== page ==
LITTLE VILLAGE — A truck found with $3 million in cash in Indiana in 2011 was the bounty of illegal drug sales in Chicago intercepted by three members of the Gangster Disciples street gang, a new report says.
The street gang had paid the cash to members of a Mexican cartel for the drugs to distribute on Chicago's streets but then followed the suppliers and robbed them of the money back, according to a report in the October issue of Bloomberg Markets magazine.
After the robbery on Interstate 65, the Mexican cartel members called police. After a 15-mile chase, police captured the Gangster Disciples.
The three black gang members were sentenced to three years in prison in May for money laundering. The two men from Mexico, after cooperating, weren't charged, the report says.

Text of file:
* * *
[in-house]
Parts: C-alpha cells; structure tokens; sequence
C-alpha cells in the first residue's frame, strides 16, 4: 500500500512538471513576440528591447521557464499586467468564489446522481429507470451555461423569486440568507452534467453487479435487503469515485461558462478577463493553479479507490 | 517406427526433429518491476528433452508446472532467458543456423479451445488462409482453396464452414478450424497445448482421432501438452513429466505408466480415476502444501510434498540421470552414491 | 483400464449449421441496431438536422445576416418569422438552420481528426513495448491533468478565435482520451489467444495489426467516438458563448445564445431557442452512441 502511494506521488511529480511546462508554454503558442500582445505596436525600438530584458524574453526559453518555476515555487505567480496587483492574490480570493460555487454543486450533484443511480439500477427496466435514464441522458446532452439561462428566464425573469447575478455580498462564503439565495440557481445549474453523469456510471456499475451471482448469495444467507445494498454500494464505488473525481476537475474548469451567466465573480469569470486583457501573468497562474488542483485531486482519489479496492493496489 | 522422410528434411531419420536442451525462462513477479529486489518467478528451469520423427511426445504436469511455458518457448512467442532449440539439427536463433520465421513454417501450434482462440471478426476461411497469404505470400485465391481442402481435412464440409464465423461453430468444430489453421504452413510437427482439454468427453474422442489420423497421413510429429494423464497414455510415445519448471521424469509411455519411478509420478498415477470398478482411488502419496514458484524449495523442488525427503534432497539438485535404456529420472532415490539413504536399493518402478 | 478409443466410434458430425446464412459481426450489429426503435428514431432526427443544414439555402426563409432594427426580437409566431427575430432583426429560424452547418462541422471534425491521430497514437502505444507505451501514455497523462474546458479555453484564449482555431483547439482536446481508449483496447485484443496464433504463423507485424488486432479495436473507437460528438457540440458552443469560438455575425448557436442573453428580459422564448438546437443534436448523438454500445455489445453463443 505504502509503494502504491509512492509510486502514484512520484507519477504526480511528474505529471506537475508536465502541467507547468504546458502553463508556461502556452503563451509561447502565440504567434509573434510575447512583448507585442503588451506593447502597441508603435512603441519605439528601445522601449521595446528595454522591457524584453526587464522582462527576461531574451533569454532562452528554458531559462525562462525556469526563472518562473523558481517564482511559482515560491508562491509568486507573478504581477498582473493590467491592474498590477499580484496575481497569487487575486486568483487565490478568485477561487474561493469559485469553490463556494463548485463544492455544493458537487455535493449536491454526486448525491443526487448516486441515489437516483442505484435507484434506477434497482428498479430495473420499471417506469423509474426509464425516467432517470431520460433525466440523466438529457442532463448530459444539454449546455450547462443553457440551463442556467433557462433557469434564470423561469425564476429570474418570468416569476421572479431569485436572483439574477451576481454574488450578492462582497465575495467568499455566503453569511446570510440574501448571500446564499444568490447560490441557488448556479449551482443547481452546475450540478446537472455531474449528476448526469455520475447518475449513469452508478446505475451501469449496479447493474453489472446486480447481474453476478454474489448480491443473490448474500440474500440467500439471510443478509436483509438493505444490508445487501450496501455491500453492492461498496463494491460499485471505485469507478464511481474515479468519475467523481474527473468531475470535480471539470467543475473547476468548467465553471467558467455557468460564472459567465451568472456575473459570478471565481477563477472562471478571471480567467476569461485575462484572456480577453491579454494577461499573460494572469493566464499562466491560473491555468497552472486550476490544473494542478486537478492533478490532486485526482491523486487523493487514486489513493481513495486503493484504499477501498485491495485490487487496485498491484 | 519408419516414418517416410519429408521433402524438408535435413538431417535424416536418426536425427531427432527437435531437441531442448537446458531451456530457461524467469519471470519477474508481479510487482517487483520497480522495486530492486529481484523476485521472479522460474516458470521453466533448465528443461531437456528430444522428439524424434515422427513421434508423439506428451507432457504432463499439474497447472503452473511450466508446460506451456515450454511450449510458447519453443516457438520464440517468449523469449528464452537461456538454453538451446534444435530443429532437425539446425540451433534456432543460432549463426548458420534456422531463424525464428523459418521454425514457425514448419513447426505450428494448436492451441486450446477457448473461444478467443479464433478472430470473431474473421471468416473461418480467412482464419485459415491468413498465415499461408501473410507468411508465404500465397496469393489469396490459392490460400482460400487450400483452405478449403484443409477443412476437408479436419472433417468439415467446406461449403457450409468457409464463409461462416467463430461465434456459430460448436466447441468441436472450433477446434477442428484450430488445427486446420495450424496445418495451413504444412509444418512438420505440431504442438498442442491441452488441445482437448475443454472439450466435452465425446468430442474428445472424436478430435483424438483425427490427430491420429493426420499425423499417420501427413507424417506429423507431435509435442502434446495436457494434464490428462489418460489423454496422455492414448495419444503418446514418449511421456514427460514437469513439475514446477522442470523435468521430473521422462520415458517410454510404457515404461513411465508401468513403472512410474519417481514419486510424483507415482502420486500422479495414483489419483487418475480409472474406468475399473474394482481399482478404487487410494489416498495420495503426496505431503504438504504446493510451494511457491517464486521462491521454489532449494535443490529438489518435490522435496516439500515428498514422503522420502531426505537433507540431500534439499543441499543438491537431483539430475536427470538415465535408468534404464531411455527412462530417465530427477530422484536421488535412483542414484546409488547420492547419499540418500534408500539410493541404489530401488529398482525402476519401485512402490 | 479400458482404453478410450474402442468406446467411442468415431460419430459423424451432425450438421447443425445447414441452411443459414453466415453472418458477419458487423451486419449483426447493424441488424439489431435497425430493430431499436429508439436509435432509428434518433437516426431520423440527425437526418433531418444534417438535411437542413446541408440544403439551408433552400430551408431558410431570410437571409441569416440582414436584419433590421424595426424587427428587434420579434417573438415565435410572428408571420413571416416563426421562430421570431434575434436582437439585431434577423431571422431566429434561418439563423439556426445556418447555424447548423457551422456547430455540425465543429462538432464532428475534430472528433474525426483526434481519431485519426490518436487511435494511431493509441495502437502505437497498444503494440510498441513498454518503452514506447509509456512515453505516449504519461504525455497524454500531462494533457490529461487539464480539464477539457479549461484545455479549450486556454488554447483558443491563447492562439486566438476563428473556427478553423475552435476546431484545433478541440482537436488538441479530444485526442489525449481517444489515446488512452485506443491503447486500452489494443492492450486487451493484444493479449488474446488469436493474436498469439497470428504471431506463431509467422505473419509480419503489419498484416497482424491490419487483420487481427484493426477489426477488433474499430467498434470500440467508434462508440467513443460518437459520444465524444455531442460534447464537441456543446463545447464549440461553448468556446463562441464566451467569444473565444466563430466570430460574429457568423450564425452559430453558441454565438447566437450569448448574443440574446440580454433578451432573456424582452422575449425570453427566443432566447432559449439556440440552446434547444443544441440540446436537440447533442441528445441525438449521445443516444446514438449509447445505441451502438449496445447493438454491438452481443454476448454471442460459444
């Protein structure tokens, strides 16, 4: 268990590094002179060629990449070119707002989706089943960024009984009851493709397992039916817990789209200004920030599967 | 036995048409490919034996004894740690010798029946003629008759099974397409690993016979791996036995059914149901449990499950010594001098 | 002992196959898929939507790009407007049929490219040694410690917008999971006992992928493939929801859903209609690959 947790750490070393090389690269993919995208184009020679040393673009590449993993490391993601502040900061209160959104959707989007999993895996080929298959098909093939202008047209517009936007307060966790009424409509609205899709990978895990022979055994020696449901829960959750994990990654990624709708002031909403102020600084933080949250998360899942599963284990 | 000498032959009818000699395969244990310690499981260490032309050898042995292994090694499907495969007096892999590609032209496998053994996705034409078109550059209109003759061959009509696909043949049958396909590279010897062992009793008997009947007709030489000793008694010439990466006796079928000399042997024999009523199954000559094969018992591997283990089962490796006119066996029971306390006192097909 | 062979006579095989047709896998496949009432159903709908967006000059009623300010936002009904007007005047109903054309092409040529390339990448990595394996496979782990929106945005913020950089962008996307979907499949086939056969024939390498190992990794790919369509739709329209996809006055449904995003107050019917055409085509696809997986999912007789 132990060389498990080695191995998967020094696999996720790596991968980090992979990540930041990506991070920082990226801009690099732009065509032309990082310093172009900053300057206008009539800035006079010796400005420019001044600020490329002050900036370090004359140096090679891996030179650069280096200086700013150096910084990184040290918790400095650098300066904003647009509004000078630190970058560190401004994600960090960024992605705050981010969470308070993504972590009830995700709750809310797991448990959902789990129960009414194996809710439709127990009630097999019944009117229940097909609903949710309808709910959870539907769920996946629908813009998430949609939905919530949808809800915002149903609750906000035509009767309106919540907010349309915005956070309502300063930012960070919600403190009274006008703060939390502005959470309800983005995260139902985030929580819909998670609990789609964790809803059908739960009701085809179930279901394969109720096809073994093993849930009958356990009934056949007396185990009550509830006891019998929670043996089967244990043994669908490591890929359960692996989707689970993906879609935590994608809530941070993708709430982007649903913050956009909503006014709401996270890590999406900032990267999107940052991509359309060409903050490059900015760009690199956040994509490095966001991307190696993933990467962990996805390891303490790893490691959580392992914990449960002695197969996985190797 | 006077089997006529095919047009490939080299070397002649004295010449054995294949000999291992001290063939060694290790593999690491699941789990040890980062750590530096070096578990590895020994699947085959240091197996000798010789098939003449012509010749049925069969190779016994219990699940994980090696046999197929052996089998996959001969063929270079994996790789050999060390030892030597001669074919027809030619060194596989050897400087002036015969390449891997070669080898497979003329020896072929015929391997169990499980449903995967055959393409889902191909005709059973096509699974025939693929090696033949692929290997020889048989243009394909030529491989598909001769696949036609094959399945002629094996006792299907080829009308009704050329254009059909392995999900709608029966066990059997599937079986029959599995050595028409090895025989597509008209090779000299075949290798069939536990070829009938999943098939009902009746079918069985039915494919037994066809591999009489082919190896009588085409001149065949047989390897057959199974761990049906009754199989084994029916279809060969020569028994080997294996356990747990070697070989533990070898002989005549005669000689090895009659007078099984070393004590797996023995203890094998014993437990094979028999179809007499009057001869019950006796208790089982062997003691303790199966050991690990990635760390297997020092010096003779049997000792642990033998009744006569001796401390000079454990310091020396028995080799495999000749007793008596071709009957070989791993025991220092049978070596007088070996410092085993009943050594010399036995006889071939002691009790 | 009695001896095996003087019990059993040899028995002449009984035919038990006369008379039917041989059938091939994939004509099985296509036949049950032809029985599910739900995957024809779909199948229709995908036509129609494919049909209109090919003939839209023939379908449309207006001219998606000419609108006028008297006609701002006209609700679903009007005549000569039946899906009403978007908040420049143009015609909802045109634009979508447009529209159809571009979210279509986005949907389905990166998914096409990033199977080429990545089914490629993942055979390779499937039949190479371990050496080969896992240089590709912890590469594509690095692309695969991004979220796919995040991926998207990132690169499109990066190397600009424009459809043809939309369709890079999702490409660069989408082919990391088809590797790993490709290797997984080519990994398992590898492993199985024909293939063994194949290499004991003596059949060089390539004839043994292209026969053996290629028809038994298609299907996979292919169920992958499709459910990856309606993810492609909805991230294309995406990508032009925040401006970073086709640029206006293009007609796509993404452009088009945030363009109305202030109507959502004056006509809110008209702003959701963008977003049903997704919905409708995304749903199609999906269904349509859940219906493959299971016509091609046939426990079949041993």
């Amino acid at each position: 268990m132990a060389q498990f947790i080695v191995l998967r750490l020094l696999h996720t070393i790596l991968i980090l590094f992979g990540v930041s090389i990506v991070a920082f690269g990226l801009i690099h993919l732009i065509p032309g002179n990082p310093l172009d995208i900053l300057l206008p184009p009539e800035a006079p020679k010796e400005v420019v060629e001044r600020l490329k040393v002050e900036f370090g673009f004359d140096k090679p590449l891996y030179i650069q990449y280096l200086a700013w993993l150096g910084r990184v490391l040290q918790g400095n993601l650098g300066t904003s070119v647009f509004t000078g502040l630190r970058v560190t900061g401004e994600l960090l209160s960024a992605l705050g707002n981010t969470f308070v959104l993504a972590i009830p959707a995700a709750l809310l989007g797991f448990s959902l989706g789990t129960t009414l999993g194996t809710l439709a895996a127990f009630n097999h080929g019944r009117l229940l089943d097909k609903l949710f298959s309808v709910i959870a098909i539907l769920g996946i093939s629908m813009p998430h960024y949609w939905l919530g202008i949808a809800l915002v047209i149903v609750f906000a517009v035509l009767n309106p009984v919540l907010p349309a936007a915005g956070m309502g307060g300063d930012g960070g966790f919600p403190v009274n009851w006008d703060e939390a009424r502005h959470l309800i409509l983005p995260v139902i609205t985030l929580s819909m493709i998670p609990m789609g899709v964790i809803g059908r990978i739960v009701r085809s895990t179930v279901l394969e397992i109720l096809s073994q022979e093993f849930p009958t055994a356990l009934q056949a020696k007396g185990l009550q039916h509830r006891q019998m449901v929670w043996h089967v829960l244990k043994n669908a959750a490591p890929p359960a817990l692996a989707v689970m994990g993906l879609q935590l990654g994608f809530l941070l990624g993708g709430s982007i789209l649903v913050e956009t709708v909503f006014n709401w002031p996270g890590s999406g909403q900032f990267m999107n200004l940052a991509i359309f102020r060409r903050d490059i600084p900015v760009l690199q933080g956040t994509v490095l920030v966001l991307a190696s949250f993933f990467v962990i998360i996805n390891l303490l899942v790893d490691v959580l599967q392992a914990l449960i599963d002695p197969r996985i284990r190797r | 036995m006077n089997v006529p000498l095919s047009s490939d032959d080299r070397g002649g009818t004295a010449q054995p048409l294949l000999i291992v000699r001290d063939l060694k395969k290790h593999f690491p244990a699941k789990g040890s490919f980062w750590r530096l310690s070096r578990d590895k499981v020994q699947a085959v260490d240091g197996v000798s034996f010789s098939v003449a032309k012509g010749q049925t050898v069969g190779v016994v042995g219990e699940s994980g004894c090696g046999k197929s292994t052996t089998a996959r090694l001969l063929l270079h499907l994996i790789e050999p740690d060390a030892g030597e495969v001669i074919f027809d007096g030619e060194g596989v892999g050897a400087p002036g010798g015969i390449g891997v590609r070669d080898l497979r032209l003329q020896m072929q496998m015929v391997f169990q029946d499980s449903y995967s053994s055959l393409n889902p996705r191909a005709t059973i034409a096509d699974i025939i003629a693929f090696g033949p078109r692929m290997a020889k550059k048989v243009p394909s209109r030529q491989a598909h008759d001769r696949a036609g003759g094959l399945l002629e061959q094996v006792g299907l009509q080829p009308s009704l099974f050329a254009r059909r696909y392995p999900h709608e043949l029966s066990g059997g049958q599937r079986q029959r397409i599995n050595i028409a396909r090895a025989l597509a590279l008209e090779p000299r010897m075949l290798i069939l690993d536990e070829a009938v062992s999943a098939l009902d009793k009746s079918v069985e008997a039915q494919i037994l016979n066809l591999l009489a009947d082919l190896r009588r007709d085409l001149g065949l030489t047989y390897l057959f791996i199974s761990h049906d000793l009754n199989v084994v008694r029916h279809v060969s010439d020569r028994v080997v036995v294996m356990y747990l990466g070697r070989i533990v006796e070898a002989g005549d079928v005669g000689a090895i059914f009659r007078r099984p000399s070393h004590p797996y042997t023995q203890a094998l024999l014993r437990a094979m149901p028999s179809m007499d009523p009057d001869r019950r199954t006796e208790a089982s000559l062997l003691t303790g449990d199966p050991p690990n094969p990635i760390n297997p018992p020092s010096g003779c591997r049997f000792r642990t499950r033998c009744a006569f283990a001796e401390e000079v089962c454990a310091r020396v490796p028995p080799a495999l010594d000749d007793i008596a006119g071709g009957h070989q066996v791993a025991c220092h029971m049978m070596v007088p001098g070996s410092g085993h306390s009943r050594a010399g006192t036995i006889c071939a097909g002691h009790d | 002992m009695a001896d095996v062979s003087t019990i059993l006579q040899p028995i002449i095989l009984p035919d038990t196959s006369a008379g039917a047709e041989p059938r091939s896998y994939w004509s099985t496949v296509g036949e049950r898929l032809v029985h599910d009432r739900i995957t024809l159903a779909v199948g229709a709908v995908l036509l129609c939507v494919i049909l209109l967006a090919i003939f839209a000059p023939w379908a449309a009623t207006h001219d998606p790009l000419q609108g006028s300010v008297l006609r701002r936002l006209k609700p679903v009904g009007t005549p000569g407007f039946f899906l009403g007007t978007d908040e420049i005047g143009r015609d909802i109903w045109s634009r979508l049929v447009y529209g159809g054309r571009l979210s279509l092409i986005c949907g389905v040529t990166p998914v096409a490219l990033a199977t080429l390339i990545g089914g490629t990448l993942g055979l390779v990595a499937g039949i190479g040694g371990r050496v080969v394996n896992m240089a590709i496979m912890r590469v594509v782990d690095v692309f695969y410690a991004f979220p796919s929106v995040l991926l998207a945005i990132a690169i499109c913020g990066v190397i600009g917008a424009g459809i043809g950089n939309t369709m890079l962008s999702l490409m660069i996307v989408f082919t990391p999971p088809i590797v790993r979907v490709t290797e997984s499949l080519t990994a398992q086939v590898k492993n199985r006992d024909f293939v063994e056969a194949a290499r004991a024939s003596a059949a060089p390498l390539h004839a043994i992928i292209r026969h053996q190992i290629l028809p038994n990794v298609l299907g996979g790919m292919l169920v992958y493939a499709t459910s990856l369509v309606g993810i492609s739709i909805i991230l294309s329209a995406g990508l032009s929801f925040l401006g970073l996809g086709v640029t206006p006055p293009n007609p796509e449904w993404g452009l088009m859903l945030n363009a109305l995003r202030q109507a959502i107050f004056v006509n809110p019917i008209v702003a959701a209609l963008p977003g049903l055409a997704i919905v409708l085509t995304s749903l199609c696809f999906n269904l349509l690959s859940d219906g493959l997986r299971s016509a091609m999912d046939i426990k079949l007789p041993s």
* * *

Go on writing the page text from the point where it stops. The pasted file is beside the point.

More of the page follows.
The incident illustrates a larger story — headlined "Deadly Connections" — of the notorious Joaquin "El Chapo" Guzman's control of drugs in Chicago. According to the report, the money belonged to Guzman and notes that the gang members "have avoided reprisals so far."
Guzman did, however, make his drivers provide evidence that police ended up with the $3 million.
Guzman's Sinaloa cartel annually supplies $3 billion in street drugs — 80 percent of the heroin, cocaine, marijuana and methamphetamine Chicago area market, authorities believe.
The federal government's anti-Guzman efforts are centered in Little Village, with agents zeroing in on "choke points" where drugs are moved between distributors (typically Mexican gang members) and African-American gangs "who control the street," a police official tells Bloomberg.
"The black guys, they need us for drugs and guns because we have the right connection," an Hispanic gang member from Little Village tells Bloomberg.
Guzman's operatives working out of Little Village are reportedly highly secretive.